Kingsnakes are one of the most widespread and common groups of snake in North America. All kingsnakes are non-venomous, and many of them are actually resistant to the venom of other poisonous snakes. Georgia is home to several species kingsnake, including one species of milksnake, which is part of the same genus. In this article we’re going to be learning about the kingsnakes in Georgia.
Kingsnakes live in a wide variety of habitats, and many of them prefer to feed on other snakes, including venomous ones. This actually makes kingsnakes good to have around. Georgia has a pretty warm climate and many welcoming habitats for kingsnakes.
If you live in Georgia, odds are good that there are kingsnakes living not too far from you. so it’s a good idea to learn as much as you can about them. Let’s have a look at Georgia’s 5 types of kingsnakes!
5 Different Species of Kingsnakes in Georgia
The 5 species of kingsnake in Georgia are the yellow-bellied kingsnake, the mole kingsnake, scarlet kingsnake, eastern kingsnake, and the eastern milk snake.
1. Prairie kingsnake
Scientific name: Lampropeltis calligaster
Also called the yellow-bellied kingsnake, the prairie kingsnake can be found in northern Georgia, where it prefers open grassland near permanent water sources. It grows to a bit over three feet in length and looks much like the rat snakes with which it shares it’s habitat.
They prefer to stay out of sight as much as possible, so to find one you’ll have to start flipping over rocks and old logs. Just be careful- they’re not the only snake that likes to hide in those places!
This species is unique among kingsnakes, in that it eats primarily rodents and lizards, instead of snakes. If they feel threatened, they will rattle their tail. In the dry leaf litter and grass of their typical habitat, this can sound just like a real rattlesnake.
If you try to handle one in the wild, it’s probably going to bite you- often several times. Since they’re non-venomous, there’s no danger. But they do have a mouth full of very sharp teeth, so those bites can hurt.
2. Mole Kingsnake
Scientific name: Lampropeltis calligaster rhombomaculata
Closely related to the yellow-bellied kingsnake, the mole kingsnake is named for it’s habit of spending much of it’s time underground. They’re usually light reddish brown in color with darker elliptical spots down their back. They rarely get bigger than about 40 inches in length.
Mole kingsnakes are rarely seen, but they’re very common. Since they tend to live underground, they often live in suburban and agricultural habitats that other snakes wouldn’t survive in. You may even have a few in your backyard without ever realizing it.
In fact, they’re probably one of the most abundant snakes in Georgia, even though they’re one of the most rarely seen. Since rodents are their main source of food, it’s actually a good thing to have them around. They can make a huge difference in the size of the rodent population.
3. Scarlet kingsnake
Scientific name: Lampropeltis elapsoides
The most recognizable and famous species of kingsnake, the scarlet kingsnake it’s instantly recognizable for it’s striking color pattern, which is very similar to the colors of the highly venomous coral snake.
If you’ve heard the rhyme “red touch yellow, kill a fellow, red touch black, friend of Jack,” or any of the similar ones, those are a reference to the scarlet kingsnake and the coral snake.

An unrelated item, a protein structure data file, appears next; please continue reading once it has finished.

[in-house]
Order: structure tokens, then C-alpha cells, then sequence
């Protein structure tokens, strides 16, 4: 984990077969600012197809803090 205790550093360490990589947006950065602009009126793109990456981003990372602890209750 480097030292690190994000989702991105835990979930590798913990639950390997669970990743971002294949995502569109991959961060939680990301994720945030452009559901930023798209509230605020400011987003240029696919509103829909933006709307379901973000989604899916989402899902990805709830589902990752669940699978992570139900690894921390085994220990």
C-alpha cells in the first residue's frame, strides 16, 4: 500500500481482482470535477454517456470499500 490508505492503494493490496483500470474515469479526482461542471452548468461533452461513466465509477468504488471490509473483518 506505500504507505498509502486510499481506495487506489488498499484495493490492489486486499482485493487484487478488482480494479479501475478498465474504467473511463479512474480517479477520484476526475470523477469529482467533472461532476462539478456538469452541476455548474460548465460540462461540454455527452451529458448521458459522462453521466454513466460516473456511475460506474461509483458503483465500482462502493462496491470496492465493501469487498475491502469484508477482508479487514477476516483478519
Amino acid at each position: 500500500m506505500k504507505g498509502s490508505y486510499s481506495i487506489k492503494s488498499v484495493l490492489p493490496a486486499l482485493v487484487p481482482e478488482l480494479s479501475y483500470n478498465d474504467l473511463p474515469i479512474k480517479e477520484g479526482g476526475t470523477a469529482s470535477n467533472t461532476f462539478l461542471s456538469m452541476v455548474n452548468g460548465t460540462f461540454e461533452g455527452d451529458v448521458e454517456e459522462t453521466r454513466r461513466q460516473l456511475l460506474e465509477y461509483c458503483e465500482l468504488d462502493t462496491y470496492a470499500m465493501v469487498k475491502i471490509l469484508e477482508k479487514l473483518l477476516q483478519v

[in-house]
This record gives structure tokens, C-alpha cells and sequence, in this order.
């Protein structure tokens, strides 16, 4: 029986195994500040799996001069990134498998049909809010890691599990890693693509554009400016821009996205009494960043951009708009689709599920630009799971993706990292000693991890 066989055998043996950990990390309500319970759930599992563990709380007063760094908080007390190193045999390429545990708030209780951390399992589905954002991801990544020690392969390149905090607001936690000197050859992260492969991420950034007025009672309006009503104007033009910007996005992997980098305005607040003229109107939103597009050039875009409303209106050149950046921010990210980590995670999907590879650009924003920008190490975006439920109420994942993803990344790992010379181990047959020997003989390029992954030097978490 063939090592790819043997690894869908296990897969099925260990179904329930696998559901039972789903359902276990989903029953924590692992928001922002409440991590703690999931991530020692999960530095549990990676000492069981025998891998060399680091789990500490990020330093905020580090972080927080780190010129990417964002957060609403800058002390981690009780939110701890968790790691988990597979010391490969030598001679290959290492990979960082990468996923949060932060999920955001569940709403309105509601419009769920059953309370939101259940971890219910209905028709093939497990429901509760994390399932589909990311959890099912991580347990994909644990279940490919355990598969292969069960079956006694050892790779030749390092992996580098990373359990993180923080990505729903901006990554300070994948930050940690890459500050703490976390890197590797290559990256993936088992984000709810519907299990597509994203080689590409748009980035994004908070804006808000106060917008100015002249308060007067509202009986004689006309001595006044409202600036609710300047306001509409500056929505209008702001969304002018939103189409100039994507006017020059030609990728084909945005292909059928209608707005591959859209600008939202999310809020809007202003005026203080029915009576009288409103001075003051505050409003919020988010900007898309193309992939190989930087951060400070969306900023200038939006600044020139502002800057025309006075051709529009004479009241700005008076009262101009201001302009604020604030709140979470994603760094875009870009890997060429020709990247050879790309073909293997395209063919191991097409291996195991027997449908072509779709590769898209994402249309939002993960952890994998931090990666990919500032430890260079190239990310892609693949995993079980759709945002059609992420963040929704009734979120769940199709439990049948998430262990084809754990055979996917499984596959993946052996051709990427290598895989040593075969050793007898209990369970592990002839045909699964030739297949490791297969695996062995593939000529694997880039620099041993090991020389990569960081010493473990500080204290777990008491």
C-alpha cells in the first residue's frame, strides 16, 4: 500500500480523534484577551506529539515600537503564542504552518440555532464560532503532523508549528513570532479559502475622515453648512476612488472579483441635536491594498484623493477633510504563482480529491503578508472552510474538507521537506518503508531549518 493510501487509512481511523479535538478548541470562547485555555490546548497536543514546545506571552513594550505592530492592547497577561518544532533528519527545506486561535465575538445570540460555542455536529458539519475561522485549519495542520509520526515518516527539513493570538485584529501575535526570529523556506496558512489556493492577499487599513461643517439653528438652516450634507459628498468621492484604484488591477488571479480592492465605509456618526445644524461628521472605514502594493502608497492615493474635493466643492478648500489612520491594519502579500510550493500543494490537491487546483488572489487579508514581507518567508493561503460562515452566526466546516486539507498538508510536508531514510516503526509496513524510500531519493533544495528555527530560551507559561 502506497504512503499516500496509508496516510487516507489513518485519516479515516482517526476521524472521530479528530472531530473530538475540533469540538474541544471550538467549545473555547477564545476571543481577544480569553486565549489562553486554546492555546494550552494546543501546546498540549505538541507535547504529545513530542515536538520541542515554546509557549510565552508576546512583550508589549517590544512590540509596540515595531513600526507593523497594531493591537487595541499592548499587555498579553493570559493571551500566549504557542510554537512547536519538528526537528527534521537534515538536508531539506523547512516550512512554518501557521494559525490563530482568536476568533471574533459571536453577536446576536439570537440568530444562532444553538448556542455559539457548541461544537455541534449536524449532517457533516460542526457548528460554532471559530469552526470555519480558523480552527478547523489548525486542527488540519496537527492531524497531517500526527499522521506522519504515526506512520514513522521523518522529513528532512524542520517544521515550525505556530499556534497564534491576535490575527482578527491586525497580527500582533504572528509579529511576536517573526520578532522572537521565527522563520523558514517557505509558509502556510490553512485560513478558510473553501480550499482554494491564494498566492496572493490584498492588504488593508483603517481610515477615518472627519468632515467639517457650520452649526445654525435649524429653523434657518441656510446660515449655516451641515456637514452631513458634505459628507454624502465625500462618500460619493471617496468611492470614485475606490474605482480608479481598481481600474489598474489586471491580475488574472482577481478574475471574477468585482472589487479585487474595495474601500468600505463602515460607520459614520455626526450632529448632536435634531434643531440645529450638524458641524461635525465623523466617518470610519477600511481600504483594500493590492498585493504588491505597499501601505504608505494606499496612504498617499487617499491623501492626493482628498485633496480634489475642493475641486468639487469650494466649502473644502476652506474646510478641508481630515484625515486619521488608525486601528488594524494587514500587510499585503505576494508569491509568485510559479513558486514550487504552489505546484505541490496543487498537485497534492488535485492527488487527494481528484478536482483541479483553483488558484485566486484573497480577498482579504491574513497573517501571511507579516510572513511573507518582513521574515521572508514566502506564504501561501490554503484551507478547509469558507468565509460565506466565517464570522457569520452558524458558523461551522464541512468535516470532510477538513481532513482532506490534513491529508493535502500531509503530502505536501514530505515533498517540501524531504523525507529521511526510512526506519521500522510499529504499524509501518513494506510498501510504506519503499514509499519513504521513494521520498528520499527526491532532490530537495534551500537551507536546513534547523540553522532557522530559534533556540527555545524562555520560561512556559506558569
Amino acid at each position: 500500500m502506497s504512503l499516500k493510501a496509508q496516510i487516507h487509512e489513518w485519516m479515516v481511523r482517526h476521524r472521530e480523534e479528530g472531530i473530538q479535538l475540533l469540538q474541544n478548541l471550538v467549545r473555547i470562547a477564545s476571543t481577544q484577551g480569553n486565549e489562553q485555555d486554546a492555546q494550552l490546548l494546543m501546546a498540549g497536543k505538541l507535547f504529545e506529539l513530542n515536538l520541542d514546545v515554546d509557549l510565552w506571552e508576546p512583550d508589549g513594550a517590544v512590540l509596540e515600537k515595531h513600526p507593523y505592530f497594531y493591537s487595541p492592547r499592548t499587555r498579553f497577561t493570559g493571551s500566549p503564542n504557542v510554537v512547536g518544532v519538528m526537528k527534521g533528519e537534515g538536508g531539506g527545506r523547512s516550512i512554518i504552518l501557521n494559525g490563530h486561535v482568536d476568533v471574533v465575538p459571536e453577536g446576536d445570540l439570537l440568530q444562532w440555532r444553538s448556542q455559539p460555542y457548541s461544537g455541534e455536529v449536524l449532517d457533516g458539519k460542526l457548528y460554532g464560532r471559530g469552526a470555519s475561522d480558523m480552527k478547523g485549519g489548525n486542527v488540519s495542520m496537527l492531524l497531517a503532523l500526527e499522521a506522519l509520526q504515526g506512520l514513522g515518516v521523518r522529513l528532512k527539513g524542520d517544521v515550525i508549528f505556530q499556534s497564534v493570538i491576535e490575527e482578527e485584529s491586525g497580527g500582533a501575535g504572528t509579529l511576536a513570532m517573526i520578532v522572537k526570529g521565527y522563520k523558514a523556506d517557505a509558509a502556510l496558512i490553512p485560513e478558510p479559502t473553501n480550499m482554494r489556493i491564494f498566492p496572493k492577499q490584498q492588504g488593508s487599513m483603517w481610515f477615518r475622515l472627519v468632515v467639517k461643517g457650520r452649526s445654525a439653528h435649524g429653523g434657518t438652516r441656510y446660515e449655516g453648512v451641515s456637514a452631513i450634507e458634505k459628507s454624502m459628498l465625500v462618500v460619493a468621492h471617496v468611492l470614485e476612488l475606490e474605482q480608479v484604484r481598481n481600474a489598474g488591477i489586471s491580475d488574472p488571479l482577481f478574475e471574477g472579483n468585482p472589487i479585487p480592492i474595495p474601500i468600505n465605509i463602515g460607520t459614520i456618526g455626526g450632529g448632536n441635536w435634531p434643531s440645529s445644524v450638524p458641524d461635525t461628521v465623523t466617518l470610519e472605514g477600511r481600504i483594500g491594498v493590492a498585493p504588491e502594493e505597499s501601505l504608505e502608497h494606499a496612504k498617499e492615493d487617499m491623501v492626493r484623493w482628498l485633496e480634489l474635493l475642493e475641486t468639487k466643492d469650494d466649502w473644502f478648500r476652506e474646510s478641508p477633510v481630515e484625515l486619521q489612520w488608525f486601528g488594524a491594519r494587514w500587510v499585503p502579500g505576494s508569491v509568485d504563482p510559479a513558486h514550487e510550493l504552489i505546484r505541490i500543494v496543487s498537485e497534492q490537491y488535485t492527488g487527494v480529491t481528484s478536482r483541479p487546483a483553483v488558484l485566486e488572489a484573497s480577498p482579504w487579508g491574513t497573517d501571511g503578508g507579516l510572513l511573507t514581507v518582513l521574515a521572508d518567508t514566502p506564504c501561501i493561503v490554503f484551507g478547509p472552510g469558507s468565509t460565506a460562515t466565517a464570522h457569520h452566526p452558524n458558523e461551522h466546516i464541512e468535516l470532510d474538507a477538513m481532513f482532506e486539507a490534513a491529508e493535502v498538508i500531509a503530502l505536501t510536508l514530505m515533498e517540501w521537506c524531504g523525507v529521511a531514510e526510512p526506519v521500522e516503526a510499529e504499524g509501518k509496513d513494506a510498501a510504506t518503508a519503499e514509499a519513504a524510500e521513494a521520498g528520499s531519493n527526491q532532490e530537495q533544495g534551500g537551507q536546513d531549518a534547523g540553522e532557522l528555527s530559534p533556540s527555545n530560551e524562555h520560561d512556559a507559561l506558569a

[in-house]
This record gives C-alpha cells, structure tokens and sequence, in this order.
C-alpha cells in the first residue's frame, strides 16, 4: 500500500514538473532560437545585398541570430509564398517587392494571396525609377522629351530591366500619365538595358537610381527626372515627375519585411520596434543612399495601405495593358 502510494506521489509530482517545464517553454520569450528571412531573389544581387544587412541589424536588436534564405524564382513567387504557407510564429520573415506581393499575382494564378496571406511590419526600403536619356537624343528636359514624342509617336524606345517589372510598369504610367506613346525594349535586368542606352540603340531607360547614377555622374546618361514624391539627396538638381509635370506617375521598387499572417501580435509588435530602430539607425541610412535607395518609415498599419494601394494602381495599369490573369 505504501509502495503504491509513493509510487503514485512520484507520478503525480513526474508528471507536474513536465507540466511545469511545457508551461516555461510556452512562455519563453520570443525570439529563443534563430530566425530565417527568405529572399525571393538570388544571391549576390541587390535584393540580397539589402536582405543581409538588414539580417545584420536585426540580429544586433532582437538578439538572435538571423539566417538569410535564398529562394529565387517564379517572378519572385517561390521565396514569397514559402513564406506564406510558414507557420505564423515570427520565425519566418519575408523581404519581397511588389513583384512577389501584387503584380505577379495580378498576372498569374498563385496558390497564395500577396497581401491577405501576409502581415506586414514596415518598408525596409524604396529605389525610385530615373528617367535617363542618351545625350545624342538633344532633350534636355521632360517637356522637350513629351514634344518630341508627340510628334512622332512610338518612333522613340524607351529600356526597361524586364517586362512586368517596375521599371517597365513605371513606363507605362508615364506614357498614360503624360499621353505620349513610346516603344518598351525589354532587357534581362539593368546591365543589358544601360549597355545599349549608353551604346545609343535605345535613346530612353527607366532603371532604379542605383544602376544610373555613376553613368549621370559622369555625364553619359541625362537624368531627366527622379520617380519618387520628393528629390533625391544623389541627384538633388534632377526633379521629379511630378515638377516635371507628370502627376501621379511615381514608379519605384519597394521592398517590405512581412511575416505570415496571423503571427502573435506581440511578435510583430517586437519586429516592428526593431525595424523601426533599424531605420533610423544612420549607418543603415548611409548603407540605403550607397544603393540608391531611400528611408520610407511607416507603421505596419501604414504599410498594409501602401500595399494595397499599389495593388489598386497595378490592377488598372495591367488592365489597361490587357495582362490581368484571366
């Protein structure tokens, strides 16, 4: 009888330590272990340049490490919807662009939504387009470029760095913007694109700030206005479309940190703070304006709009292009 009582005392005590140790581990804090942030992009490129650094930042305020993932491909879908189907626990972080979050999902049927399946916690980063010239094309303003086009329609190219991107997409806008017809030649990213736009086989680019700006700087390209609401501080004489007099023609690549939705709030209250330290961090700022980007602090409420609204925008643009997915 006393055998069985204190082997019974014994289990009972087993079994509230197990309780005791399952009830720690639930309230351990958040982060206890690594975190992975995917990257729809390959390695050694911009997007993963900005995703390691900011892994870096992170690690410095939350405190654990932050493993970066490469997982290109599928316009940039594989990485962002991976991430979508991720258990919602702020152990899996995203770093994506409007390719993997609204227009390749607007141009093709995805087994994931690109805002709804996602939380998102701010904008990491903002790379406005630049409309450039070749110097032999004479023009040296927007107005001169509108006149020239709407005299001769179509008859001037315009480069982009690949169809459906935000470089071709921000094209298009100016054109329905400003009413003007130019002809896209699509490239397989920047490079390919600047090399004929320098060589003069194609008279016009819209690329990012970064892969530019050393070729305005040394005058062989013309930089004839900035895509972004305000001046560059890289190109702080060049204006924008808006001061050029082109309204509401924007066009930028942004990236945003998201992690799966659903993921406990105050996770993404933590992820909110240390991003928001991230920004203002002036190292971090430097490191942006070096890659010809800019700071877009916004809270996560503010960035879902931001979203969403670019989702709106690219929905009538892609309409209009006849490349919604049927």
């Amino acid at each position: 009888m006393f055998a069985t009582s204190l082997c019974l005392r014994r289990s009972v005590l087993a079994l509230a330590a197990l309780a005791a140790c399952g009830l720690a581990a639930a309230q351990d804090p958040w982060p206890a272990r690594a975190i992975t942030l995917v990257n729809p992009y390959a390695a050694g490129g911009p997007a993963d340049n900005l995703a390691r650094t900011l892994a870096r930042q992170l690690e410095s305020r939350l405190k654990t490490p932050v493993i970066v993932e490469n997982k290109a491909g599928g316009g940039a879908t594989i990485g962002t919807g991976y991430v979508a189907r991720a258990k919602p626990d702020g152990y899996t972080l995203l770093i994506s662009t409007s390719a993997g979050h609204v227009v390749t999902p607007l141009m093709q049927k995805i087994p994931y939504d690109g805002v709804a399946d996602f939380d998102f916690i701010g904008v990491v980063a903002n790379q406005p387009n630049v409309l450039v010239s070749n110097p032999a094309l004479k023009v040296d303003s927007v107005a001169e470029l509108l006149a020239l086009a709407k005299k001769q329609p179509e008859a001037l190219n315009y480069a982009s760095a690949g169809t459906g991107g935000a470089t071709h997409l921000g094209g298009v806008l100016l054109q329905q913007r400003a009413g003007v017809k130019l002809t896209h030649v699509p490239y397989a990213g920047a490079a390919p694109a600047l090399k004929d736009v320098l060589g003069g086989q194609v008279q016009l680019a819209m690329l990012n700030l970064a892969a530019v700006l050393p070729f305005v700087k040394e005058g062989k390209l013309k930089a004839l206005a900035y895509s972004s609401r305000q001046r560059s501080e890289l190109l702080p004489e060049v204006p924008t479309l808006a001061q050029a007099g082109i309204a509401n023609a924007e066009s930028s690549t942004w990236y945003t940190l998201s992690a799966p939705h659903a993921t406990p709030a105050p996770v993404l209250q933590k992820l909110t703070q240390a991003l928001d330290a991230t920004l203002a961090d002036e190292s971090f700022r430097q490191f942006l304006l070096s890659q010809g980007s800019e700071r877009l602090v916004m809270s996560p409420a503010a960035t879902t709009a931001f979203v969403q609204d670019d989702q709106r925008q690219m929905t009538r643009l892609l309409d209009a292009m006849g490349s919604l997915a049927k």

In Georgia, you can also simply say “red face, your safe,” since the scarlet kingsnake always has a red face, while the coral snake always has a black face. The rhyme is necessary because, while true coral snakes are actually quite timid and avoid biting except as a last resort, scarlet kingsnakes, taking advantage of their similarity to the coral snake, will bite aggressively if handled. Fortunately, their bite is harmless.
Scarlet kingsnakes like to hide out underneath the leaf litter and old logs, where they ambush lizards and small snakes. You won’t likely spot one out crawling along the forest floor, and they even live underground much of the time, like the mole kingsnake.
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4. Eastern milk snake
Scientific name: Lampropeltis triangulum
The eastern milk snake is closely related to the scarlet kingsnake, but they’re very easy to tell apart. The milk snake is much bigger, with grey or cream colored scales and black and reddish brown splotches on it’s back. It’s named for the distinctive cream-colored triangular or y-shaped marking at the bas of it’s head.
Milk snakes can often be found in large barns, and folklore claims that their name is not because of their markings, but because they sneak into barns at night and milk the cows. This, of course, isn’t true. Instead, the reason they’re so common in barns is that barns usually have a lots of rodents, which are a milk snakes favorite prey.
Milk snakes can give you quite a scare when you see them because their colors are so vivid, and they often turn up so close to our homes. They’re perfectly harmless, though. And, since rodents are their favorite food, you might find that it’s a good thing to have a bunch of milk snakes living close by.
5. Eastern kingsnake
Scientific name: Lampropeltis getula
These are Georgia’s largest kingsnakes, often reaching 48 inches in length. They’re deep, glossy black in color with thin, white or yellow stripes. They live throughout the state, and snakes that live closer to the coastal plains tend to have wider yellow bands, while those deeper inland closer to the mountains may be almost entirely black.
Like most kingsnakes, they have a strong resistance to the venom of rattlesnakes, copperheads, and cottonmouths, which are some of their favorite things to eat. In fact, the “king” in their name is a reference to their habit of feeding on other snakes (the same is true for king cobras). Although they aren’t venomous, wild snakes do tend to bite when captured. It’s harmless, but painful.